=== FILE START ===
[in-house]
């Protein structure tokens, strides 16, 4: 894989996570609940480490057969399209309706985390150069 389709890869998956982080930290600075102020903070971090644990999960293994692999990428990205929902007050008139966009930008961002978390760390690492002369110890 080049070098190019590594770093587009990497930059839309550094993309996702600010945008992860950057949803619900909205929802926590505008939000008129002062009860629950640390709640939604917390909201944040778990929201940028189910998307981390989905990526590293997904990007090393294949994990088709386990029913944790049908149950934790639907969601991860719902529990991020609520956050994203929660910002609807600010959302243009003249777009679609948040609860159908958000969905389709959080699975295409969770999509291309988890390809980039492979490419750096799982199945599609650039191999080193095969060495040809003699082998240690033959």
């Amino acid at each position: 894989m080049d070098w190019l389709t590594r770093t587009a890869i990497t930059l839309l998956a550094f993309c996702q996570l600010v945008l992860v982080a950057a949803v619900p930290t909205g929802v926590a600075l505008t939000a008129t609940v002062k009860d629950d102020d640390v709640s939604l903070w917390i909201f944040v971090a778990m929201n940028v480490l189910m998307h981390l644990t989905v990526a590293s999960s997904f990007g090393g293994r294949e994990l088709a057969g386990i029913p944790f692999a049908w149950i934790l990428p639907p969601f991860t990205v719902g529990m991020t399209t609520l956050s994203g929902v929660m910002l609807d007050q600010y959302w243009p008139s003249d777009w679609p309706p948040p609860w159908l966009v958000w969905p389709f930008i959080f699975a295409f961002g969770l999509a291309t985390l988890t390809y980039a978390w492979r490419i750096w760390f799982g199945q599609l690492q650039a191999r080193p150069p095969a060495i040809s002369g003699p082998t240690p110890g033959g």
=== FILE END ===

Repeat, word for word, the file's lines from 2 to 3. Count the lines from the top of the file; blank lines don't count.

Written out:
């Protein structure tokens, strides 16, 4: 894989996570609940480490057969399209309706985390150069 389709890869998956982080930290600075102020903070971090644990999960293994692999990428990205929902007050008139966009930008961002978390760390690492002369110890 080049070098190019590594770093587009990497930059839309550094993309996702600010945008992860950057949803619900909205929802926590505008939000008129002062009860629950640390709640939604917390909201944040778990929201940028189910998307981390989905990526590293997904990007090393294949994990088709386990029913944790049908149950934790639907969601991860719902529990991020609520956050994203929660910002609807600010959302243009003249777009679609948040609860159908958000969905389709959080699975295409969770999509291309988890390809980039492979490419750096799982199945599609650039191999080193095969060495040809003699082998240690033959």
């Amino acid at each position: 894989m080049d070098w190019l389709t590594r770093t587009a890869i990497t930059l839309l998956a550094f993309c996702q996570l600010v945008l992860v982080a950057a949803v619900p930290t909205g929802v926590a600075l505008t939000a008129t609940v002062k009860d629950d102020d640390v709640s939604l903070w917390i909201f944040v971090a778990m929201n940028v480490l189910m998307h981390l644990t989905v990526a590293s999960s997904f990007g090393g293994r294949e994990l088709a057969g386990i029913p944790f692999a049908w149950i934790l990428p639907p969601f991860t990205v719902g529990m991020t399209t609520l956050s994203g929902v929660m910002l609807d007050q600010y959302w243009p008139s003249d777009w679609p309706p948040p609860w159908l966009v958000w969905p389709f930008i959080f699975a295409f961002g969770l999509a291309t985390l988890t390809y980039a978390w492979r490419i750096w760390f799982g199945q599609l690492q650039a191999r080193p150069p095969a060495i040809s002369g003699p082998t240690p110890g033959g």